Asked about his approach to the telephone system replacement project, Gates says, “I relied and depended on the knowledge and expertise of my Technology Director.” Klaber, meanwhile, used his ability to network in the technology community to connect with the Ross area business owner who strongly recommended Advanced Technology Consulting (ATC) and Nick Enger, ATC’s CTO and Senior Consultant.
ATC and Enger
ATC is an independent telecom and IT consulting firm that removes the complexities of researching, comparing, procuring, implementing and managing IT technologies and telecommunications services for businesses, schools and municipalities. Founded in 1999, ATC works as a solution-agnostic consultant to pair clients with services that improve efficiency and productivity, and significantly reduce costs.
Speaking about ATC, Klaber says, “Nick Enger had the technical expertise, but more important, he took the time to build relationships. He listened. He learned our pain points, how important it was for us to have all of our buildings on one system, to have extension-to-extension calling and call roll-over, and far more efficient communication.”
Kinsel adds, “ATC and Nick listened and did most of the work. Nick handled the whole bid process. We were the recipients of his leg work.” “ATC educated the Ross team. They knew the systems, features and cost trade-offs. They were armed and knowledgeable when it came time to present to the board – it was an easy conversation,” says Nick Enger. Gates says of the process, “I was looking for collaboration, compromise and accommodation. That happened every step of the way – there was no contention.”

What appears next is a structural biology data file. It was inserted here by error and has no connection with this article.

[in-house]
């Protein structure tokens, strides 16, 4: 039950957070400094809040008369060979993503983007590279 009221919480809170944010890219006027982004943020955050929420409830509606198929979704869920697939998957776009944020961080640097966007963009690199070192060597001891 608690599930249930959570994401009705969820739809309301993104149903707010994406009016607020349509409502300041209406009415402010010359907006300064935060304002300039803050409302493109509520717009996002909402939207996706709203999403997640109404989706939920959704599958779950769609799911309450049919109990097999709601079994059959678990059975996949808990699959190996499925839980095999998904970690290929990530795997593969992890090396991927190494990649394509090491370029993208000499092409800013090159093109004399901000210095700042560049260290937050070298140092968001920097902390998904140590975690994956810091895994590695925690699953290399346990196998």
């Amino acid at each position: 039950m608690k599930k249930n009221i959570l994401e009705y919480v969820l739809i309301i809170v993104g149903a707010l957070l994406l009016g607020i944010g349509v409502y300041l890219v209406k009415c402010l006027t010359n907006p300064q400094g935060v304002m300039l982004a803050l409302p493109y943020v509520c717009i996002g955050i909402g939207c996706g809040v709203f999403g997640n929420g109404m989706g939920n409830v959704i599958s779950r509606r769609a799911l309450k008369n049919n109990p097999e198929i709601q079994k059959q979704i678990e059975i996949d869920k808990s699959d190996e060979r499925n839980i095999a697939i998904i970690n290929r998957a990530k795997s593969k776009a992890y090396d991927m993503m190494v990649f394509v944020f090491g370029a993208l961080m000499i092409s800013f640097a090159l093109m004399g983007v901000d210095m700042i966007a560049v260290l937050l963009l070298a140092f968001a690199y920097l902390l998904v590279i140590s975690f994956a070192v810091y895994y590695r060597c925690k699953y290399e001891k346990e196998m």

Ross chose a two-prong solution. The system – a Mitel Connect on-premise, unified communication and telephone system; as important, implementation and support through Global Business Solutions (GBS) with Scott Reinert as Senior IT & Telephony Engineer.
GBS and Mitel
GBS is a leading, regional IT-based technology solutions provider serving the needs of small to mid-sized businesses, government and school entities. The company stands apart from many competitors as the only Greater Cincinnati managed IT service provider who can deliver truly integrated solutions across a suite of technologies, and throughout the IT and digital landscape. GBS partners with Mitel, certified and authorized to implement and support systems and ensure customers can communicate how they want, when they want.
(Unified communications work smarter: check out the ATC, GBS and Mitel co-branded ad here.)
Once the Mitel system was selected by Ross over multiple other solutions, ATC and Enger turned over implementation project management to Scott Reinert from GBS.